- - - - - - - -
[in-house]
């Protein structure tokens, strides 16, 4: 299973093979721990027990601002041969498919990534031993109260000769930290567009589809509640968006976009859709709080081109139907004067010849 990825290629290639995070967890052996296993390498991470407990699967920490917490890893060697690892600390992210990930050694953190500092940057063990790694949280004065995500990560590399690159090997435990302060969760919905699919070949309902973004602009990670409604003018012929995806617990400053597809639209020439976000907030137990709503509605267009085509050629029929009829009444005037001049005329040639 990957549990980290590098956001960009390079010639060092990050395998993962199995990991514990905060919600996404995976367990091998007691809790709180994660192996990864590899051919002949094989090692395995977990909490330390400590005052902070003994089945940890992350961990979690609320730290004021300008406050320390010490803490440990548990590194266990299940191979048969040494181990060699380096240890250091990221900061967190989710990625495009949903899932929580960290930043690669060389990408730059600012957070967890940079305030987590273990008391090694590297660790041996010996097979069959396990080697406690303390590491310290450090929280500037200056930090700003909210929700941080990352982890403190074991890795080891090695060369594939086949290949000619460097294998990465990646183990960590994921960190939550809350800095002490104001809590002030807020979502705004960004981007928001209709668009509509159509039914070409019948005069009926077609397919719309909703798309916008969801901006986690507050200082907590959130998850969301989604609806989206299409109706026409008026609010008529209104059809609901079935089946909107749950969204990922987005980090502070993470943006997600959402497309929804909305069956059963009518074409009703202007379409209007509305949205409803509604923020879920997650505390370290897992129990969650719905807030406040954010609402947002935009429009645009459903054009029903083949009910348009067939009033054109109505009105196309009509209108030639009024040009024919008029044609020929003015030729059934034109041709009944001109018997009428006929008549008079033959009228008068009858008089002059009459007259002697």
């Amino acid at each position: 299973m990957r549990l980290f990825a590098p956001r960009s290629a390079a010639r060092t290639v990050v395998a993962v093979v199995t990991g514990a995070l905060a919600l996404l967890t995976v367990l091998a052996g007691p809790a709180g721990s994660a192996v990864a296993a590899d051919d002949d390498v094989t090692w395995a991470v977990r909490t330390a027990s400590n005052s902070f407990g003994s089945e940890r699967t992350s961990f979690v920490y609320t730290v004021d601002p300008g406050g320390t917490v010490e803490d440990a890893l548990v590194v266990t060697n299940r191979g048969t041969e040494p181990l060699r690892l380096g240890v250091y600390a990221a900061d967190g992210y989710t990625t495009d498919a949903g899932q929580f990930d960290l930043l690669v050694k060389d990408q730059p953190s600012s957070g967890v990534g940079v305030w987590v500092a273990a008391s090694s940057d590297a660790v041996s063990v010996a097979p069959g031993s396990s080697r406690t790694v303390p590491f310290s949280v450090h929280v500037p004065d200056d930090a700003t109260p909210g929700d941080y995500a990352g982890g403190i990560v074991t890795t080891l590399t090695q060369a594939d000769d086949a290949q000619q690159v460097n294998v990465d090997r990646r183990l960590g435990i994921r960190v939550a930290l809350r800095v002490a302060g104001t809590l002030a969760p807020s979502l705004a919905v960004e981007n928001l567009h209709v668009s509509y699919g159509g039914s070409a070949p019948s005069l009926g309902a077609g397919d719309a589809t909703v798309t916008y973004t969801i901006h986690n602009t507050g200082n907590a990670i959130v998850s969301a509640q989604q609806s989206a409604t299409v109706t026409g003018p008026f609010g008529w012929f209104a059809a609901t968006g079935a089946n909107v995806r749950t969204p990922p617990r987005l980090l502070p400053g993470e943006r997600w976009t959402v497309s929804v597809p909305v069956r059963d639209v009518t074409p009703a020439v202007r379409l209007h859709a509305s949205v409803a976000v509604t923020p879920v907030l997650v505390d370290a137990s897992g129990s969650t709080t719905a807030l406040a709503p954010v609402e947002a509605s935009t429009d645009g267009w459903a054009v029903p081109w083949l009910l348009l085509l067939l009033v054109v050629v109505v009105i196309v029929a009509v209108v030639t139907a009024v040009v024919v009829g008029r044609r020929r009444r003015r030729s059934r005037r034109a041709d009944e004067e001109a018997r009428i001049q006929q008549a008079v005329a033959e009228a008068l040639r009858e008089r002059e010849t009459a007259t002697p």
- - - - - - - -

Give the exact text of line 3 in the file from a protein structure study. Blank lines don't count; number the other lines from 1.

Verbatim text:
């Amino acid at each position: 299973m990957r549990l980290f990825a590098p956001r960009s290629a390079a010639r060092t290639v990050v395998a993962v093979v199995t990991g514990a995070l905060a919600l996404l967890t995976v367990l091998a052996g007691p809790a709180g721990s994660a192996v990864a296993a590899d051919d002949d390498v094989t090692w395995a991470v977990r909490t330390a027990s400590n005052s902070f407990g003994s089945e940890r699967t992350s961990f979690v920490y609320t730290v004021d601002p300008g406050g320390t917490v010490e803490d440990a890893l548990v590194v266990t060697n299940r191979g048969t041969e040494p181990l060699r690892l380096g240890v250091y600390a990221a900061d967190g992210y989710t990625t495009d498919a949903g899932q929580f990930d960290l930043l690669v050694k060389d990408q730059p953190s600012s957070g967890v990534g940079v305030w987590v500092a273990a008391s090694s940057d590297a660790v041996s063990v010996a097979p069959g031993s396990s080697r406690t790694v303390p590491f310290s949280v450090h929280v500037p004065d200056d930090a700003t109260p909210g929700d941080y995500a990352g982890g403190i990560v074991t890795t080891l590399t090695q060369a594939d000769d086949a290949q000619q690159v460097n294998v990465d090997r990646r183990l960590g435990i994921r960190v939550a930290l809350r800095v002490a302060g104001t809590l002030a969760p807020s979502l705004a919905v960004e981007n928001l567009h209709v668009s509509y699919g159509g039914s070409a070949p019948s005069l009926g309902a077609g397919d719309a589809t909703v798309t916008y973004t969801i901006h986690n602009t507050g200082n907590a990670i959130v998850s969301a509640q989604q609806s989206a409604t299409v109706t026409g003018p008026f609010g008529w012929f209104a059809a609901t968006g079935a089946n909107v995806r749950t969204p990922p617990r987005l980090l502070p400053g993470e943006r997600w976009t959402v497309s929804v597809p909305v069956r059963d639209v009518t074409p009703a020439v202007r379409l209007h859709a509305s949205v409803a976000v509604t923020p879920v907030l997650v505390d370290a137990s897992g129990s969650t709080t719905a807030l406040a709503p954010v609402e947002a509605s935009t429009d645009g267009w459903a054009v029903p081109w083949l009910l348009l085509l067939l009033v054109v050629v109505v009105i196309v029929a009509v209108v030639t139907a009024v040009v024919v009829g008029r044609r020929r009444r003015r030729s059934r005037r034109a041709d009944e004067e001109a018997r009428i001049q006929q008549a008079v005329a033959e009228a008068l040639r009858e008089r002059e010849t009459a007259t002697p």